He also warned utilities and other investors, particularly Perth-based SSE and Scottish Power, to exercise extreme caution in committing further capital to Scotland with the bombshell statement that they “may already be over exposed to these risks”.

Mr Atherton concludes that Mr Salmond’s twin flagship policies, independence and providing 100% of energy from renewables by 2020, are incompatible.  His perspective was validated for him because the referendum will create uncertainty during investment periods, therefore the potential for Scotland to hit its targets was “remote”.

Independence – referendum – uncertainty, a trifecta of words that are often sounded from London but which are never further investigated.  It almost sounds like a Union press release.

Professor Tony Mackay also described the 100% target as impossible, suggesting that 40% would be more achievable.  We’re close to 40% already and there’s 8 plus years to go.

Looking to London’s Mr. Atherton we find he does not actually speak for Citibank, as he told a recent commons select committee: “I am Peter Atherton from Citigroup.  For the lawyers, my usual proviso is that I speak for myself and not for Citigroup.”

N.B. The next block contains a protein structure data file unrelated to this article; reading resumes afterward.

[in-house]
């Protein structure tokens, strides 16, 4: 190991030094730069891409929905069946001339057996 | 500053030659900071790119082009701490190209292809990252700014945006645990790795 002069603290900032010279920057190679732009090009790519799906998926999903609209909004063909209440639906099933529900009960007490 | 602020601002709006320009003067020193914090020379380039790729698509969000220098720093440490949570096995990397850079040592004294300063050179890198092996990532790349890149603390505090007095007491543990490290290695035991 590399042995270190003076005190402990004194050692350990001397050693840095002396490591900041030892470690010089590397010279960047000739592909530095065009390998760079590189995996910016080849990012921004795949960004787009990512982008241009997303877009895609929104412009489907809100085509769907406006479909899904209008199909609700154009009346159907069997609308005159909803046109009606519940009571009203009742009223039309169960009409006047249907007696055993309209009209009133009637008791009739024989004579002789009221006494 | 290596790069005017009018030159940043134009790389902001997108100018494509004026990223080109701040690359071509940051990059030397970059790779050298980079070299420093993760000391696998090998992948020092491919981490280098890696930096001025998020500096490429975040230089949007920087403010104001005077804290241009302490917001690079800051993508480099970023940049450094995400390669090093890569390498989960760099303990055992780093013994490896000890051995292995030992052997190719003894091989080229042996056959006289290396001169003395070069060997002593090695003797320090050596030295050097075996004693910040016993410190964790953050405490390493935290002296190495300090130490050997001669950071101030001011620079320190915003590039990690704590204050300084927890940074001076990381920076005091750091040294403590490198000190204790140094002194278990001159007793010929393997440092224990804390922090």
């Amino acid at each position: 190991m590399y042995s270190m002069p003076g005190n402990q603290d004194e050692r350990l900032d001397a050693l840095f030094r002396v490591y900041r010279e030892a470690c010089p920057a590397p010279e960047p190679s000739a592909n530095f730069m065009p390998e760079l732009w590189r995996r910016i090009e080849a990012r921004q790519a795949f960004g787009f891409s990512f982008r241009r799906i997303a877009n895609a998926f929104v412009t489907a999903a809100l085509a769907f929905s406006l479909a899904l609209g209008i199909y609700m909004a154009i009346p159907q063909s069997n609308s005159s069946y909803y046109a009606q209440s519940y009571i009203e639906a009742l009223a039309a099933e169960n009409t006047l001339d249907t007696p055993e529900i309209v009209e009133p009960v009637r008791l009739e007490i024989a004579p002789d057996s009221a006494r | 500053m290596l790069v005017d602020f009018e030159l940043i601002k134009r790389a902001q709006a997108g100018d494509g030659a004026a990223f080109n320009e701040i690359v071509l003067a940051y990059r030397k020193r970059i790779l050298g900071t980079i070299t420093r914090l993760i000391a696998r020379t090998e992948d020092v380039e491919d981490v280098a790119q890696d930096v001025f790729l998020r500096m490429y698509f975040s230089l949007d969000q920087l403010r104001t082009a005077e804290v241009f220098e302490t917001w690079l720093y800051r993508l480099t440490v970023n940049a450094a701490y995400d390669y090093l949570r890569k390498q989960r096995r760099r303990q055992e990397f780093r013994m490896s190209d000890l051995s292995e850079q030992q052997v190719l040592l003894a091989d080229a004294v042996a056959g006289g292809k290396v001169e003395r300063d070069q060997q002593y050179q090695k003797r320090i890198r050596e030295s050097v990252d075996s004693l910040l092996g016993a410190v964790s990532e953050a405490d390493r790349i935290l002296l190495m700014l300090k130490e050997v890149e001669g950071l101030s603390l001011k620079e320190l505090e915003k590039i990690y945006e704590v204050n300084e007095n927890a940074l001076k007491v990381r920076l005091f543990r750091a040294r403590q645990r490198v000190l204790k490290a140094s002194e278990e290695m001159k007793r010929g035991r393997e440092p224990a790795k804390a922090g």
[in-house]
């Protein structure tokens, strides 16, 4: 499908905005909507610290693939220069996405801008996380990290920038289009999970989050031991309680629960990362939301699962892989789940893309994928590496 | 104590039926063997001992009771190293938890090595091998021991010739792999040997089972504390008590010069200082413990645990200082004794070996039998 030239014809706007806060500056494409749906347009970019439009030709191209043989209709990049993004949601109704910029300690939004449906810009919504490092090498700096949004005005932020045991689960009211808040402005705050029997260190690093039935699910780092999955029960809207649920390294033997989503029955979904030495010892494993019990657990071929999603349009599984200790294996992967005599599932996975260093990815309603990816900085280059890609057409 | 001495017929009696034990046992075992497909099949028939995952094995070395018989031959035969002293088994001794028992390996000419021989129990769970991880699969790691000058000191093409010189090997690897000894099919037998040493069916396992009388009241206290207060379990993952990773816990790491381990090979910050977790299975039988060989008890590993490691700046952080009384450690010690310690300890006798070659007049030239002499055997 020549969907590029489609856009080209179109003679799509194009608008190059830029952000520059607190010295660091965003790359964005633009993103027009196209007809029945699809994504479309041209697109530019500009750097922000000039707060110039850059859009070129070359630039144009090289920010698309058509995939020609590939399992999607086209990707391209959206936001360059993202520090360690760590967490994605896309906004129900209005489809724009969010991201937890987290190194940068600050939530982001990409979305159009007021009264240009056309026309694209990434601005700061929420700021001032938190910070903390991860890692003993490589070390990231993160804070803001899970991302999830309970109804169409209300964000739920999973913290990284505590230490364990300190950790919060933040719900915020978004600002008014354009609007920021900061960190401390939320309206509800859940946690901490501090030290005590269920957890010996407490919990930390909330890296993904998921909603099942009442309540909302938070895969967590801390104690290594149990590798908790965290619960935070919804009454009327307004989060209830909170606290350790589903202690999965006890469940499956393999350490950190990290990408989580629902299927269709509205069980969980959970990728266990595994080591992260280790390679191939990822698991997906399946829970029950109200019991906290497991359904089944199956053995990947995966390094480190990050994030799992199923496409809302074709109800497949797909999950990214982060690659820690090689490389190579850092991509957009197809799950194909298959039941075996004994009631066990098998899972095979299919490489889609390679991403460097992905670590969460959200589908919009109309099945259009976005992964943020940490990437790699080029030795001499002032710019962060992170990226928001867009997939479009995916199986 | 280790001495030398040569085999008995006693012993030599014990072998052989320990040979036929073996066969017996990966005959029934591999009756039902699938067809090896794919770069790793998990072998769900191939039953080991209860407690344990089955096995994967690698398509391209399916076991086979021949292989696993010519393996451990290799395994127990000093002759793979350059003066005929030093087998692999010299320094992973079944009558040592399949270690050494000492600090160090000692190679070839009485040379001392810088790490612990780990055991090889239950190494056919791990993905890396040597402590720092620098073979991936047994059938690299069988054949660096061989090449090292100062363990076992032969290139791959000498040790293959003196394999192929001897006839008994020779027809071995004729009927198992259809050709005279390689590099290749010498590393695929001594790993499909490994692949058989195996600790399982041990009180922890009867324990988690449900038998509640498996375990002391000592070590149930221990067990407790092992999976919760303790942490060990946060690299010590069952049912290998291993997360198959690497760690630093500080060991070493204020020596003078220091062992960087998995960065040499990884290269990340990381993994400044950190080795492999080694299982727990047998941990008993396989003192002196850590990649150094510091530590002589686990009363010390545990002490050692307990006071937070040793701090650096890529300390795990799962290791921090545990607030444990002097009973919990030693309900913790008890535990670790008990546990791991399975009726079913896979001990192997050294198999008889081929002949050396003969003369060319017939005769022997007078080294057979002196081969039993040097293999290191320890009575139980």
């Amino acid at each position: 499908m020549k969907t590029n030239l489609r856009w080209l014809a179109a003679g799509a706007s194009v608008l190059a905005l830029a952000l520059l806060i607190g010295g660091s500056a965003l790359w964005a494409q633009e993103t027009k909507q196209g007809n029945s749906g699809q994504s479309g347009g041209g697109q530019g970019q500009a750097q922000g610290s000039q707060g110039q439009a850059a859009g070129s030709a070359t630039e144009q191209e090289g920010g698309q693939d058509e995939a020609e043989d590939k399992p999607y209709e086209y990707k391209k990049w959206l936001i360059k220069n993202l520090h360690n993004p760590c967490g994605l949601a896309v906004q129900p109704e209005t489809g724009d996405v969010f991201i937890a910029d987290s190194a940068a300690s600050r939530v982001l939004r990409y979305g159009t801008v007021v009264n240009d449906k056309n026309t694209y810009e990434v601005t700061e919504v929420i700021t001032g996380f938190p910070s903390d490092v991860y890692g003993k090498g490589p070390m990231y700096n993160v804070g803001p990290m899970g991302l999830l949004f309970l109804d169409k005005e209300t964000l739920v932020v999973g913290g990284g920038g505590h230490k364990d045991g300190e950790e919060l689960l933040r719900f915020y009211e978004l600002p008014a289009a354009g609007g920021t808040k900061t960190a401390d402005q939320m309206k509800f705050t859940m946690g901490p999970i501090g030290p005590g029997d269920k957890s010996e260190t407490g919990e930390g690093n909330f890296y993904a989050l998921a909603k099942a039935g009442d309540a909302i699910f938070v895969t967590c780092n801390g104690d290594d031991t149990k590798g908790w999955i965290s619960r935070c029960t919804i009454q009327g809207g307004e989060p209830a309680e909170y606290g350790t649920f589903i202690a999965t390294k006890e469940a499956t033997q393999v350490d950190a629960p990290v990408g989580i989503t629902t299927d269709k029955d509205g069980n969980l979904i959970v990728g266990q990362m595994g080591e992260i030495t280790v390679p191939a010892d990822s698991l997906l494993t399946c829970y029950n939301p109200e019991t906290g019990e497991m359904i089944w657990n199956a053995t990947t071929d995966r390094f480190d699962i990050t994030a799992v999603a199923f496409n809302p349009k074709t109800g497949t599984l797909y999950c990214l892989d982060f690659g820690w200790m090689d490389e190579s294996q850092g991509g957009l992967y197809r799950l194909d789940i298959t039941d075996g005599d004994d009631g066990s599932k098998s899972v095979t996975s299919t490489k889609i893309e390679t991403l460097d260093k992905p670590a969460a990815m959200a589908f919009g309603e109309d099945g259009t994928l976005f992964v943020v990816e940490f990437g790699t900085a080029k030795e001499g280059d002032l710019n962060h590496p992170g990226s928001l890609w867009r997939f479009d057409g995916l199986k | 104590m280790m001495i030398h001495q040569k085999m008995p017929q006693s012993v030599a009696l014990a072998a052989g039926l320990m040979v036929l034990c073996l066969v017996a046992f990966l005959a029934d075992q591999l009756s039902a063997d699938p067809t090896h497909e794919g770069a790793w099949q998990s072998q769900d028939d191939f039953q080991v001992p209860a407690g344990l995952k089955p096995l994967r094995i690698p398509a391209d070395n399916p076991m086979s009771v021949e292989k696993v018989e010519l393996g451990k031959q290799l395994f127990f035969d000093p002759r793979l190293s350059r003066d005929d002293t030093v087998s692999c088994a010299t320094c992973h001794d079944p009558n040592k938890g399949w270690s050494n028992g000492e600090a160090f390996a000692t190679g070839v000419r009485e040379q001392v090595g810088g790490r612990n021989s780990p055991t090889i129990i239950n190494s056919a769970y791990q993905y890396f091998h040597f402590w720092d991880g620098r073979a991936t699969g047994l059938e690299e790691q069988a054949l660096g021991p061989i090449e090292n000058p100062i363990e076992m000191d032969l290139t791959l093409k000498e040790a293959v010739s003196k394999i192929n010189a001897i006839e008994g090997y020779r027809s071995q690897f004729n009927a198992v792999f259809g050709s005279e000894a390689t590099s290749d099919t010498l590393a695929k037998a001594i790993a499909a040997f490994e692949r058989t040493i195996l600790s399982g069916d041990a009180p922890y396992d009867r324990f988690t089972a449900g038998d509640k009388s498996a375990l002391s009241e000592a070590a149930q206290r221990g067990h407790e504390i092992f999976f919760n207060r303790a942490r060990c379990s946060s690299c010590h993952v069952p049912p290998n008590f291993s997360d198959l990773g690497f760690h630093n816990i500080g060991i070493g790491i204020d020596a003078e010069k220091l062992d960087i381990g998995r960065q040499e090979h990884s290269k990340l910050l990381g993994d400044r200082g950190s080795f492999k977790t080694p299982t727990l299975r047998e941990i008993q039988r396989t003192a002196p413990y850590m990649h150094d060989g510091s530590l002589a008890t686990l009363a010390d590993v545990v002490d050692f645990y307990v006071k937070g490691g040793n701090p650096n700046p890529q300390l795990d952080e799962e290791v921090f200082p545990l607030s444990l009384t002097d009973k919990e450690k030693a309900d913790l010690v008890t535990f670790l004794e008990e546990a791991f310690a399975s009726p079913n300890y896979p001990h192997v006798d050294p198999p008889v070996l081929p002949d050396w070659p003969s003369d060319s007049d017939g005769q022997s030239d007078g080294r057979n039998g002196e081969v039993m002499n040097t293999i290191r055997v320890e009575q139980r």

In examining the brief of Mr Atherton’s day job, he’s there to maximize investment return for Citibank and its investors.  His concern is only for their profit.

Mr. Atherton’s input on carbon capture and green energy proposals together with an energy mix and funding package were solicited by the UK government in February of this year, his response: “My answer is that I have no idea; it is way too early to tell.  These are very big, complex reforms, interacting with a whole series of other, very big and complex policies.”

Citibank’s energy representative clearly stated recently that he “has no idea” how issues surrounding energy will work out on a UK basis, yet he feels qualified to comment on Scotland, based as he is in London.

Peter Atherton did go on to tell the UK government that things might be workable but:“investors have to be able to imagine is a situation where, in 2018 or 2019, the Secretary of State is standing up to the media and Parliament and saying, ‘It is a really good thing that your bills have just gone up by 15%, and will be going up 15% next year, the year after and the year after.  And it’s a really good thing that SSE and the other utilities have just reported record profits, and will be reporting record profits for the next 10 years.'” He appears to then feel confident of energy funding.